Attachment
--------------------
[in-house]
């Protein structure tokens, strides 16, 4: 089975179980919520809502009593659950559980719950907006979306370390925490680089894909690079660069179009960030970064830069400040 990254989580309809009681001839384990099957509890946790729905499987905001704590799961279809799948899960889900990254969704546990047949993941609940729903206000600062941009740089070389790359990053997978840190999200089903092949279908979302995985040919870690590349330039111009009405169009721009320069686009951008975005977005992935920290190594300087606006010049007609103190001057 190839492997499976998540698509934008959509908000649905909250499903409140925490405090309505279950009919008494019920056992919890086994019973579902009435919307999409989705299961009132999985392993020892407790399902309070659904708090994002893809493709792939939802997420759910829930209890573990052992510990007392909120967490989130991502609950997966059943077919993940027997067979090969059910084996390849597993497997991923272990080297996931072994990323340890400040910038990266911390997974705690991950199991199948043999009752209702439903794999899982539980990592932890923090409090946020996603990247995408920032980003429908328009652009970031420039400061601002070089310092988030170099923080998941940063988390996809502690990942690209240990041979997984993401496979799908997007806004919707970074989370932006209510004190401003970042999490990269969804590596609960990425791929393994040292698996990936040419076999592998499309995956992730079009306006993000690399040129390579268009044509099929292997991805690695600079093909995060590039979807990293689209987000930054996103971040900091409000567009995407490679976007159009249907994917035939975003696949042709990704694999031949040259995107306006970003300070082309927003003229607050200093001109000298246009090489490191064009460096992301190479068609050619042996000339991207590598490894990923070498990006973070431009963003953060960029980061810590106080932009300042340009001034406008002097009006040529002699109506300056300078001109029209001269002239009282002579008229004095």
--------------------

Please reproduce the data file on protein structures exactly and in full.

[in-house]
């Protein structure tokens, strides 16, 4: 089975179980919520809502009593659950559980719950907006979306370390925490680089894909690079660069179009960030970064830069400040 990254989580309809009681001839384990099957509890946790729905499987905001704590799961279809799948899960889900990254969704546990047949993941609940729903206000600062941009740089070389790359990053997978840190999200089903092949279908979302995985040919870690590349330039111009009405169009721009320069686009951008975005977005992935920290190594300087606006010049007609103190001057 190839492997499976998540698509934008959509908000649905909250499903409140925490405090309505279950009919008494019920056992919890086994019973579902009435919307999409989705299961009132999985392993020892407790399902309070659904708090994002893809493709792939939802997420759910829930209890573990052992510990007392909120967490989130991502609950997966059943077919993940027997067979090969059910084996390849597993497997991923272990080297996931072994990323340890400040910038990266911390997974705690991950199991199948043999009752209702439903794999899982539980990592932890923090409090946020996603990247995408920032980003429908328009652009970031420039400061601002070089310092988030170099923080998941940063988390996809502690990942690209240990041979997984993401496979799908997007806004919707970074989370932006209510004190401003970042999490990269969804590596609960990425791929393994040292698996990936040419076999592998499309995956992730079009306006993000690399040129390579268009044509099929292997991805690695600079093909995060590039979807990293689209987000930054996103971040900091409000567009995407490679976007159009249907994917035939975003696949042709990704694999031949040259995107306006970003300070082309927003003229607050200093001109000298246009090489490191064009460096992301190479068609050619042996000339991207590598490894990923070498990006973070431009963003953060960029980061810590106080932009300042340009001034406008002097009006040529002699109506300056300078001109029209001269002239009282002579008229004095």